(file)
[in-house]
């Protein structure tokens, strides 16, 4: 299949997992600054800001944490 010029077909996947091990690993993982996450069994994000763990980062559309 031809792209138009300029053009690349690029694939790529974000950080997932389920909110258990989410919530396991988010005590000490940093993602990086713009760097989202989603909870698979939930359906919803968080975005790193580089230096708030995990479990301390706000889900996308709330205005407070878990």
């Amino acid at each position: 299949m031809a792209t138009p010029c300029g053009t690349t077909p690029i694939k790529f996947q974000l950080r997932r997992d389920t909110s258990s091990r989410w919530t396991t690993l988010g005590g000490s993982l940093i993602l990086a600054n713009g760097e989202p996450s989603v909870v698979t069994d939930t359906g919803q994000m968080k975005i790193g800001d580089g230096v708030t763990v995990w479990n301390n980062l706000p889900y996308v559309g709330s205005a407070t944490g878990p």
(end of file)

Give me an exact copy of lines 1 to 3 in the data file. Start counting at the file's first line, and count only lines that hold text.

[in-house]
């Protein structure tokens, strides 16, 4: 299949997992600054800001944490 010029077909996947091990690993993982996450069994994000763990980062559309 031809792209138009300029053009690349690029694939790529974000950080997932389920909110258990989410919530396991988010005590000490940093993602990086713009760097989202989603909870698979939930359906919803968080975005790193580089230096708030995990479990301390706000889900996308709330205005407070878990």
């Amino acid at each position: 299949m031809a792209t138009p010029c300029g053009t690349t077909p690029i694939k790529f996947q974000l950080r997932r997992d389920t909110s258990s091990r989410w919530t396991t690993l988010g005590g000490s993982l940093i993602l990086a600054n713009g760097e989202p996450s989603v909870v698979t069994d939930t359906g919803q994000m968080k975005i790193g800001d580089g230096v708030t763990v995990w479990n301390n980062l706000p889900y996308v559309g709330s205005a407070t944490g878990p």